and wonders why they have no customers. Seen it happen too often.

The reality of this business is hard work and quality work.

all the best
Richard


#13

Regarding: "His name is “David Geller!”

In my last teaching class, I asked my students how much they charge
for labour? All hands went up & said proudly that they charge
$25-$50.00/hour. I replied if you charge this amount you’d better
start looking for a bankruptcy lawyer! Only 1-2 went to $75.00.

It’s amazing how ‘out of touch’ many of them can be in the business
world these days…design rich, but poor in basic day-to day
economics
.

-I find many schools do not teach or give academic training in the
business world-"

So that number is quite close to gerry’s number. he quoted. So why
$75 an hour?

Let’s take Gerry as an example. he doesn’t buy gold, he’s a diamond
setter. lets assume you want to pay YOURSELF $40,000 a year. On an 8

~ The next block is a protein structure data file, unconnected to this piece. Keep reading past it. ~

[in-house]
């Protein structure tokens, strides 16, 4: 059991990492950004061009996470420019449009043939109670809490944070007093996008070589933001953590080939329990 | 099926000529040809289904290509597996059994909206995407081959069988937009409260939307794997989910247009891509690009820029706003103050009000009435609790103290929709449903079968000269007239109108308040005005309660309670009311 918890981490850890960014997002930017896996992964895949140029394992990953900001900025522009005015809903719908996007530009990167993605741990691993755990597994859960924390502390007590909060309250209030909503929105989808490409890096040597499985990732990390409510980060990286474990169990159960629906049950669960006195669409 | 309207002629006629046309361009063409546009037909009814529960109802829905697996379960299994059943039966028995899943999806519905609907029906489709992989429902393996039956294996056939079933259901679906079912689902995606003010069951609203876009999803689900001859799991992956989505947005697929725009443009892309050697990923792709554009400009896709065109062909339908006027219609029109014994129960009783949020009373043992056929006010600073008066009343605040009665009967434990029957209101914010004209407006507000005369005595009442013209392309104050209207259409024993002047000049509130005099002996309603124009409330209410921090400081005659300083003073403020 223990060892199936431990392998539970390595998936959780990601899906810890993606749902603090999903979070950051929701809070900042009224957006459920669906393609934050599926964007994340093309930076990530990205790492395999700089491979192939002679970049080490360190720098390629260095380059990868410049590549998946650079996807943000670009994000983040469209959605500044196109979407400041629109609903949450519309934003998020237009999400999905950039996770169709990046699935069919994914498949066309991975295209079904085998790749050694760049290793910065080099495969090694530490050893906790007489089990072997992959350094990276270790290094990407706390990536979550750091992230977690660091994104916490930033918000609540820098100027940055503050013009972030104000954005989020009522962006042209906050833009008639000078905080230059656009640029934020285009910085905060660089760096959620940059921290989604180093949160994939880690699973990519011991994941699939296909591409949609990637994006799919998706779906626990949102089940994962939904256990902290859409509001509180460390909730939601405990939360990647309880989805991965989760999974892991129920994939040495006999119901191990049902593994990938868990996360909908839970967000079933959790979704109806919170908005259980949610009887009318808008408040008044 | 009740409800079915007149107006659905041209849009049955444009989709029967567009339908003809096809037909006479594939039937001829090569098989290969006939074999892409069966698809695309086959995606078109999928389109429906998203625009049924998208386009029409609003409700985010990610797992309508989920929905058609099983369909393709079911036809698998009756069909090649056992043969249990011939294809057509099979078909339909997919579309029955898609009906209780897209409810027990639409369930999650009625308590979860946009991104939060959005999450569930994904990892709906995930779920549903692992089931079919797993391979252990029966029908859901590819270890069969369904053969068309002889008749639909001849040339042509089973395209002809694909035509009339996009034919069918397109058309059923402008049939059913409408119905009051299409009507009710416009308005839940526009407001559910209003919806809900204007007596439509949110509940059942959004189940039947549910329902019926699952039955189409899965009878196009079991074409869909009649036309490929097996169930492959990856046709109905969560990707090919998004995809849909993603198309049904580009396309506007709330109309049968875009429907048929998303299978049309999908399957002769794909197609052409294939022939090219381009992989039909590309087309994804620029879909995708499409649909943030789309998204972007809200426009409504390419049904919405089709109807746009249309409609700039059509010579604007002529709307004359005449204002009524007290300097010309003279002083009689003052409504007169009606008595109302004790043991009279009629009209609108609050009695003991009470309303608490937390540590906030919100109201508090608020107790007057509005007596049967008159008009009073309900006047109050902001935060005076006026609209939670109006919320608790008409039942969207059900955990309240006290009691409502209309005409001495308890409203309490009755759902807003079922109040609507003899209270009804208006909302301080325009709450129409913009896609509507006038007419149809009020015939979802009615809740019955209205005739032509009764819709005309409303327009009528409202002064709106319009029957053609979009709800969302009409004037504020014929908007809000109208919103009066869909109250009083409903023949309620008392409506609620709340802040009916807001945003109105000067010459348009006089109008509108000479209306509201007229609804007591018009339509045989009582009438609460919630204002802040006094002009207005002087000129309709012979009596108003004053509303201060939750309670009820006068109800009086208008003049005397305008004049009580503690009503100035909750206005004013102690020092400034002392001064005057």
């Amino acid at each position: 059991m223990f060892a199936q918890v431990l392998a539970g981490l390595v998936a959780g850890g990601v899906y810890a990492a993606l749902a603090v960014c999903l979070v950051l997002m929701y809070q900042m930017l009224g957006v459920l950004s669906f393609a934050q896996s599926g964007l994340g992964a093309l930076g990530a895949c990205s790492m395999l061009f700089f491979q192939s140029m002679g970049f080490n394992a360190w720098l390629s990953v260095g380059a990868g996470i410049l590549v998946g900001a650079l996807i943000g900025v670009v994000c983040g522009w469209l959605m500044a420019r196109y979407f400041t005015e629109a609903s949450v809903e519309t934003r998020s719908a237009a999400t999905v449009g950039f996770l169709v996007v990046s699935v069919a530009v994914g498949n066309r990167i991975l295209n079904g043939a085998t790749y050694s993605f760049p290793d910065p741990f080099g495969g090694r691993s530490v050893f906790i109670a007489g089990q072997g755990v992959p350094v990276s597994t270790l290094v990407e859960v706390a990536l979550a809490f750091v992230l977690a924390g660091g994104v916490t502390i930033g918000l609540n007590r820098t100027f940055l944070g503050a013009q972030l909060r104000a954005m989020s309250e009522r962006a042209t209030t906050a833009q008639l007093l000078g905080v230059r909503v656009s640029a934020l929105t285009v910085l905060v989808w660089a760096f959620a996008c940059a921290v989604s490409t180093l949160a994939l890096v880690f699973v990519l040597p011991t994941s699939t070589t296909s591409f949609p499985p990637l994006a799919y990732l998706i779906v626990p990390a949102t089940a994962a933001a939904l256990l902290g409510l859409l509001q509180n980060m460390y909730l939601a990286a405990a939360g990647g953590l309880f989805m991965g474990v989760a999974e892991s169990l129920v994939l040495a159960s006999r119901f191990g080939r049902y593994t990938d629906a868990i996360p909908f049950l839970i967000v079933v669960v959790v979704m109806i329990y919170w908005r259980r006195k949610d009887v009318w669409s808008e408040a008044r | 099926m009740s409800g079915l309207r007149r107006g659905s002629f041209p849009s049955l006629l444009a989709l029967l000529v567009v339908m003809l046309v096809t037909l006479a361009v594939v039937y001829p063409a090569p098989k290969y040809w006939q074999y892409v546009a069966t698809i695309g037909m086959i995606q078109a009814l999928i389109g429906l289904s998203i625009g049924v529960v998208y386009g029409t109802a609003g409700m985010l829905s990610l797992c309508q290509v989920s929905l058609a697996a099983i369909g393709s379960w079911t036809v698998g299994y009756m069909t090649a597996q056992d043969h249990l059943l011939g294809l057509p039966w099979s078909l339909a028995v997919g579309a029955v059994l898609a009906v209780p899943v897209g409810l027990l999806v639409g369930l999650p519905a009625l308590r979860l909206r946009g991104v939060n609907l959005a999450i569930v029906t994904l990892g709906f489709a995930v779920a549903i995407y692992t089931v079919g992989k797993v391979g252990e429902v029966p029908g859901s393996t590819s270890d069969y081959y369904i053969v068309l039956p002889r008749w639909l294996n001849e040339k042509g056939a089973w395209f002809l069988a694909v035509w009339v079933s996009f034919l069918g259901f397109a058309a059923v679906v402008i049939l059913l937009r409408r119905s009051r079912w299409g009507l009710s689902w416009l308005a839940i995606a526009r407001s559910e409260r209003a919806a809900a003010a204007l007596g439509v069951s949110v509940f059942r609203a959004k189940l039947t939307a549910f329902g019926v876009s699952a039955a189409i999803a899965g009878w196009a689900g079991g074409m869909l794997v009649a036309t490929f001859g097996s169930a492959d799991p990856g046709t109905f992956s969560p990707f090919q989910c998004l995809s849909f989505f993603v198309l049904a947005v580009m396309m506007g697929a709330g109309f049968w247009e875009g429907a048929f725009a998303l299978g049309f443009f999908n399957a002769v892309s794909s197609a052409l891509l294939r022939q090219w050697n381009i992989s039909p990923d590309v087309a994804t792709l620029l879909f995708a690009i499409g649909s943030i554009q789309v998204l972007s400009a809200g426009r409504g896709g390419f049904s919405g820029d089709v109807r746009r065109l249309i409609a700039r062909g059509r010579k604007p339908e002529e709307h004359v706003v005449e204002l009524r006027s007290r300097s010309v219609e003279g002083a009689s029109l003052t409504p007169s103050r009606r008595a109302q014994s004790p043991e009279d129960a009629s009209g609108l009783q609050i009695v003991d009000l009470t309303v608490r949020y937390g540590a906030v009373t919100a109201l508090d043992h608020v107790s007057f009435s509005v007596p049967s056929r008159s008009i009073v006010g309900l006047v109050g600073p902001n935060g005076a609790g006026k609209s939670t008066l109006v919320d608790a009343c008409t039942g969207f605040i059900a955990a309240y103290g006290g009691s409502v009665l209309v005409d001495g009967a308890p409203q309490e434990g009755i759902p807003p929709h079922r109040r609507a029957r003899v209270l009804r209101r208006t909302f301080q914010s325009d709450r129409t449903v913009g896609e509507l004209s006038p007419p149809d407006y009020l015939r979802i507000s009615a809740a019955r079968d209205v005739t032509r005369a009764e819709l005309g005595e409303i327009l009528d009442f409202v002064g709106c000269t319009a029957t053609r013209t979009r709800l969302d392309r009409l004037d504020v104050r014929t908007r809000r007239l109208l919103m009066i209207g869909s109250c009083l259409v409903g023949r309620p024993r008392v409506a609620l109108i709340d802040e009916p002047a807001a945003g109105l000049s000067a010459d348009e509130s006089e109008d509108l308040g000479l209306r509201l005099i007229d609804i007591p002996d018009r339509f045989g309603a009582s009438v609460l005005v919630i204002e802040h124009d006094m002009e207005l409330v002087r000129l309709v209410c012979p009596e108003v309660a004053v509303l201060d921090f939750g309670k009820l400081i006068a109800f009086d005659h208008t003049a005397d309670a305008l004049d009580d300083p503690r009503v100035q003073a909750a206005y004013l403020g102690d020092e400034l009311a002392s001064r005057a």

hour day ifyou worked for another jeweler you’d be paid $19.25 an
hour. because you are self employed you have to pay the employers
social security. your boss matches the social security 7 Fica that
comes out of your pay check. thats 7.15%. So to make $40,000 ($19.25
an hour) you have to pay yourself $20.60 an hour.

So $20.60 an hour over an 8 hour day, 52 weeks a year pays
YOU $40,000 a year

but if you ever did a time study on yourself you’d see that the
amount of time you actually do stuff in the shop where you can
charge is about 5.5 hours a day. The other 2.5 hours is doing paper
work, talking, cleaning the polishing machine.

you must add the hours you don’t work to the hours you do work.
being the 2.5 hours you don’t work iswasted time you must now charge
about $30 each of the 5.5 hours you did work. 5.5 hours x $30 an
hour = $165 a day, 5 days a week, 52 weeks a year will bring you in
$42,900 a year.

by the way, remember this number. 5.5 hours a day of working for a